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The Manor of Higham Gobion

Barony of Bedford
Barony of Bedford

Volume II of The Victoria County History for Bedfordshire, published in 1908 outlines the history of all the manors in the Flitt Hundred. The manor of Higham Gobion was held by William de Loucelles from Hugh de Beauchamp at the time of the Domesday Book of 1086. Hugh was later created Baron of Bedford and the manor was held of the Barony as overlord.

 Arms of the Gobion family
Arms of the Gobion family

The next known tenant of the Barony was Richard Gobion, from whose family the parish took its name, in 1158. The manor remained in the Gobion family until the death of Richard Gobion. He died in 1300 and left two daughters, the elder of whom, Hawise, received the manor on the death of her mother in 1311. She married Ralph Butler. In 1303 and 1316 the manor lands were augmented by purchases from Thomas Paynel and Elizabeth, his wife, Elizabeth being Hawise's sister.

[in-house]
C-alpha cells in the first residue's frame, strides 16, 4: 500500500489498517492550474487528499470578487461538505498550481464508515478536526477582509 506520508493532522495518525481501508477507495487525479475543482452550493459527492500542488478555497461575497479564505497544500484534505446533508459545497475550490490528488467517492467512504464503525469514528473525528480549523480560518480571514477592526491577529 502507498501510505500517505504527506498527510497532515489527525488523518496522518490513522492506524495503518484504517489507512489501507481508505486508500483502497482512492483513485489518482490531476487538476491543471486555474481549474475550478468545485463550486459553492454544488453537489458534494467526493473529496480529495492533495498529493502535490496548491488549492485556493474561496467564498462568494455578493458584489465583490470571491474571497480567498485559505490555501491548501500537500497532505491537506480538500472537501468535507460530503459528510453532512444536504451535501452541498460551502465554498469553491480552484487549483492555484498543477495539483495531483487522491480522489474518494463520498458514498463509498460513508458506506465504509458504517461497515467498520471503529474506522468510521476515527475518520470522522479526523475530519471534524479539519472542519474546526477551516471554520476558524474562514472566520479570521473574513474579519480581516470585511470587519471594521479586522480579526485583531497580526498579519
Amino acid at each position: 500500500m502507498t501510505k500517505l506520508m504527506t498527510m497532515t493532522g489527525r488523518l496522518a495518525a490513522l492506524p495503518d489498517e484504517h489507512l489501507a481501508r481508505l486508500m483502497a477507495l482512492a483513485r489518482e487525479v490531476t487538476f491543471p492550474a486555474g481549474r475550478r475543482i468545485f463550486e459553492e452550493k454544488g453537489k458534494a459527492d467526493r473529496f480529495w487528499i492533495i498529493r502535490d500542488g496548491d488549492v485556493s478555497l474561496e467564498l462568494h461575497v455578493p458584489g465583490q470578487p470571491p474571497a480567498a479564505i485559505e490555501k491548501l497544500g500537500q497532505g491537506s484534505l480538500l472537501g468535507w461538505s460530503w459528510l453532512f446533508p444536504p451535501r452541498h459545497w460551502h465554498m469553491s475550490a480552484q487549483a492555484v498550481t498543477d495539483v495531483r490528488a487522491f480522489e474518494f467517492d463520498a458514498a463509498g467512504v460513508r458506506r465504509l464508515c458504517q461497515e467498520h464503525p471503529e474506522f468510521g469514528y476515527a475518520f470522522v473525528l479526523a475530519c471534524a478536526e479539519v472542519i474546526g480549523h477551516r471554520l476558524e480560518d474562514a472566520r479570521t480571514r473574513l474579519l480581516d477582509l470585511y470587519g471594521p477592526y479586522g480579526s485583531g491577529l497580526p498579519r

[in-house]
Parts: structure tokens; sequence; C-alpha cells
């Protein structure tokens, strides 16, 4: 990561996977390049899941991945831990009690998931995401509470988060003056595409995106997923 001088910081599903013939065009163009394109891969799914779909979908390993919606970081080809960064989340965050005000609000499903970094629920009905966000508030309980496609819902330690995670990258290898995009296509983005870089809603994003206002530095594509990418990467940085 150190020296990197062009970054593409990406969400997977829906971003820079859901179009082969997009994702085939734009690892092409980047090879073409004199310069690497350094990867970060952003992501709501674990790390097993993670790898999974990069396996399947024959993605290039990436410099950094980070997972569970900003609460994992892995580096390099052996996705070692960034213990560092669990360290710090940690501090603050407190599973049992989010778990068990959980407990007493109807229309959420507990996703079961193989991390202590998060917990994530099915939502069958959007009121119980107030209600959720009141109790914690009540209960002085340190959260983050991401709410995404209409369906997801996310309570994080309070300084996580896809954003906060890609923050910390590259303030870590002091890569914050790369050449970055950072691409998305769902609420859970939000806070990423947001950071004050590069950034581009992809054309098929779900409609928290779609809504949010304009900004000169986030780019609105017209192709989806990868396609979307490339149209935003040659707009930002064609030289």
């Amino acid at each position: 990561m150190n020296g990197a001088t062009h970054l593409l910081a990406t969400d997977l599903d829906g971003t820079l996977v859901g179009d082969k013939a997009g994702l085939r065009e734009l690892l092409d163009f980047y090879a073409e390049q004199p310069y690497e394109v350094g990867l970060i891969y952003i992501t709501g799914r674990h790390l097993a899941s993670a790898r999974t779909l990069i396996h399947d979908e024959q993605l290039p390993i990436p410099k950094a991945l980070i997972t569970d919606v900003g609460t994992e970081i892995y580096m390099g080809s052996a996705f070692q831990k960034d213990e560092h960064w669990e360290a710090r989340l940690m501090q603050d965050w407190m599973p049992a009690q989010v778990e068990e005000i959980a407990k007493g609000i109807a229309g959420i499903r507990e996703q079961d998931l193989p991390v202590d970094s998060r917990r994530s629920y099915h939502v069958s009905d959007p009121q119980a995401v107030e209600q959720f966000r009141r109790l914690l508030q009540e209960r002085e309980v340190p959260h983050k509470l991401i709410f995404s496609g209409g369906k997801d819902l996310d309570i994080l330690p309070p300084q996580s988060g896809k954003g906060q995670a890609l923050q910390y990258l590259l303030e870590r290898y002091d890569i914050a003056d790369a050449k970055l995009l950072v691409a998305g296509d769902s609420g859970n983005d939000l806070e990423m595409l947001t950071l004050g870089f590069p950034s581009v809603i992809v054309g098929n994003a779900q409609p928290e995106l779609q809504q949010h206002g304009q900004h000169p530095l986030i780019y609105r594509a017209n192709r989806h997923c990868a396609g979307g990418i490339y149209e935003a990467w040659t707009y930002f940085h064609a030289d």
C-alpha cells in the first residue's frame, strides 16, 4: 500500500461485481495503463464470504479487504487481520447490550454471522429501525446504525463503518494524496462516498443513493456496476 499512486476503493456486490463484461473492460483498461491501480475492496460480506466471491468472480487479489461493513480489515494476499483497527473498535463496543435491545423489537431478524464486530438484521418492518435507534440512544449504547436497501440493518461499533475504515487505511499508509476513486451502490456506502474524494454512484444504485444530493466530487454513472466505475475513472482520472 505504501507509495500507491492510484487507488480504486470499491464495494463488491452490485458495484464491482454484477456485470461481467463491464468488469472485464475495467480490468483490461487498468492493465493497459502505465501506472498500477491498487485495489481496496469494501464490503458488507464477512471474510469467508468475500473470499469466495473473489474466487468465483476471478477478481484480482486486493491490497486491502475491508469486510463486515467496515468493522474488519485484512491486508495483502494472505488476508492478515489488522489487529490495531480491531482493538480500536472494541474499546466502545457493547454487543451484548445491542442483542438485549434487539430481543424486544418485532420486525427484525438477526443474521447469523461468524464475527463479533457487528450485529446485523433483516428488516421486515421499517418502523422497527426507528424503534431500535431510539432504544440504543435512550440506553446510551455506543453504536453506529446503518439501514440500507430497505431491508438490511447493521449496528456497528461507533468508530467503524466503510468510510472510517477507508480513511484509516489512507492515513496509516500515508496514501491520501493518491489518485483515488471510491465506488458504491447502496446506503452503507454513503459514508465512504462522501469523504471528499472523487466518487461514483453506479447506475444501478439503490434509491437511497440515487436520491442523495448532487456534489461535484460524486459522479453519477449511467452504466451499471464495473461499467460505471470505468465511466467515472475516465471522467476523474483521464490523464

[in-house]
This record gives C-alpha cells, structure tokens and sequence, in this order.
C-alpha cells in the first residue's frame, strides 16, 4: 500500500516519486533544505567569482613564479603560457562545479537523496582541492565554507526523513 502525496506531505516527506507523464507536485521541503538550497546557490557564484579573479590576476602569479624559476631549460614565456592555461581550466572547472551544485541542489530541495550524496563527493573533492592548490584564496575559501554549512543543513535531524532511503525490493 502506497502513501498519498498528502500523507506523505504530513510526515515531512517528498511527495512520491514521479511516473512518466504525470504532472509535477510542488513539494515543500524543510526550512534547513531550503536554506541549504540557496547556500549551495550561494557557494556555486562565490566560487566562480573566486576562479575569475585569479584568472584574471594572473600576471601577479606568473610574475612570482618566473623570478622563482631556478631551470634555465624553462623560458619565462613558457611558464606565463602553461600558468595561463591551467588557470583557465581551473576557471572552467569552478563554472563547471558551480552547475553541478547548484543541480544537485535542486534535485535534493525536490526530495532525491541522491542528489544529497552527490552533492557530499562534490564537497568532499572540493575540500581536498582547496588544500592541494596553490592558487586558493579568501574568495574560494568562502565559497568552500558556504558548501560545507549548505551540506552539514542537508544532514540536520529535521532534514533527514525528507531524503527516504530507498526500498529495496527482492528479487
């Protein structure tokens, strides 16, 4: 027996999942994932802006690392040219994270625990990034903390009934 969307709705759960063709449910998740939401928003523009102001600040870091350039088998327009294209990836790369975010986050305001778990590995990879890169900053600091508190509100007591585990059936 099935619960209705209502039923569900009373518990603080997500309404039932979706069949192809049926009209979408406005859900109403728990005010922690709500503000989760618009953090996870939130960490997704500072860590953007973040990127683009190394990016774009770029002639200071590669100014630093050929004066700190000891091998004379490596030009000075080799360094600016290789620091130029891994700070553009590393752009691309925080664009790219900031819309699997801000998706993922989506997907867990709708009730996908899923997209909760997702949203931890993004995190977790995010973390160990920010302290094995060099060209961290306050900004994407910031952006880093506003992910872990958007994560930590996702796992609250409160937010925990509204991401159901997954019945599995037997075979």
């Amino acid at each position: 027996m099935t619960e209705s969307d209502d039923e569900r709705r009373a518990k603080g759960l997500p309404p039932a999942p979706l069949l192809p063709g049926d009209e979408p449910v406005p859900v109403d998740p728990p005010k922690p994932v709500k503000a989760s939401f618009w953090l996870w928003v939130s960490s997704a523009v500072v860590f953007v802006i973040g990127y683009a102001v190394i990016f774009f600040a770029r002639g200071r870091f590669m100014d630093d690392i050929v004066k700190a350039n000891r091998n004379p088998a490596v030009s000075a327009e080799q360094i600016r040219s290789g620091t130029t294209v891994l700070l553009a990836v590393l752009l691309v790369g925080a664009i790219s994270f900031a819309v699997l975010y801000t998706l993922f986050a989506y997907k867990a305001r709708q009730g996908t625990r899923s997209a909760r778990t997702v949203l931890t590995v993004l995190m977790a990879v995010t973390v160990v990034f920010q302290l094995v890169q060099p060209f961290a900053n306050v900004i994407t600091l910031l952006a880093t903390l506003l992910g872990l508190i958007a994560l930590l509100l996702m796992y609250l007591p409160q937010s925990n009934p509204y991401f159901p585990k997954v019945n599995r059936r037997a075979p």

Arms of the Butler family
Arms of the Butler family

The Butler family held the manor into the 17th century. In 1621 Sir Robert Burler settled the manor on his infant daughter Jane who married John Bellasis. In 1637 Jane's guardian Godfrey Maidwell sold the manor on her behalf to pay her parents' debts.

 Arms of the Langley family
Arms of the Langley family

The purchaser was William Langley who was made a baronet in 1641. In 1657 his son Roger sold the manor to Amabel, Countess of Kent and the manor remained in the ownership of the Grey family of Wrest Park and their heirs, the Barons Lucas of Crudwell into the 20th century. A succession of Law of Property Acts in the 1920s abolished manors in all but name.